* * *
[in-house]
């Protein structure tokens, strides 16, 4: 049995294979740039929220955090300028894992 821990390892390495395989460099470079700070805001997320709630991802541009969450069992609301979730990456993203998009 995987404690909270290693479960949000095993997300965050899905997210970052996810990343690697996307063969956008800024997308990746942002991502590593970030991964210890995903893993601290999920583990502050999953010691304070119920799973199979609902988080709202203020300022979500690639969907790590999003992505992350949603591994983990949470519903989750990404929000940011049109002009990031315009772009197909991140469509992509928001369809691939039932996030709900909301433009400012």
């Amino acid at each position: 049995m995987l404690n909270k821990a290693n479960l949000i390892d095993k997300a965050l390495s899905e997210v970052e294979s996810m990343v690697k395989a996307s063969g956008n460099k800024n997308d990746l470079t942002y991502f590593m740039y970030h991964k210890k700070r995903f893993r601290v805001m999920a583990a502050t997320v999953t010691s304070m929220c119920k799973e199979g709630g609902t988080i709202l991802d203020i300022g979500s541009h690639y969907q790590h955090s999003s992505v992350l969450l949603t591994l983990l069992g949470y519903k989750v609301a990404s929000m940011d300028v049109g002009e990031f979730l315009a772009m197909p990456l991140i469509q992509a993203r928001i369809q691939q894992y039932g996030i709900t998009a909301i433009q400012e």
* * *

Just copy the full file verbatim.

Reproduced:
[in-house]
């Protein structure tokens, strides 16, 4: 049995294979740039929220955090300028894992 821990390892390495395989460099470079700070805001997320709630991802541009969450069992609301979730990456993203998009 995987404690909270290693479960949000095993997300965050899905997210970052996810990343690697996307063969956008800024997308990746942002991502590593970030991964210890995903893993601290999920583990502050999953010691304070119920799973199979609902988080709202203020300022979500690639969907790590999003992505992350949603591994983990949470519903989750990404929000940011049109002009990031315009772009197909991140469509992509928001369809691939039932996030709900909301433009400012």
């Amino acid at each position: 049995m995987l404690n909270k821990a290693n479960l949000i390892d095993k997300a965050l390495s899905e997210v970052e294979s996810m990343v690697k395989a996307s063969g956008n460099k800024n997308d990746l470079t942002y991502f590593m740039y970030h991964k210890k700070r995903f893993r601290v805001m999920a583990a502050t997320v999953t010691s304070m929220c119920k799973e199979g709630g609902t988080i709202l991802d203020i300022g979500s541009h690639y969907q790590h955090s999003s992505v992350l969450l949603t591994l983990l069992g949470y519903k989750v609301a990404s929000m940011d300028v049109g002009e990031f979730l315009a772009m197909p990456l991140i469509q992509a993203r928001i369809q691939q894992y039932g996030i709900t998009a909301i433009q400012e």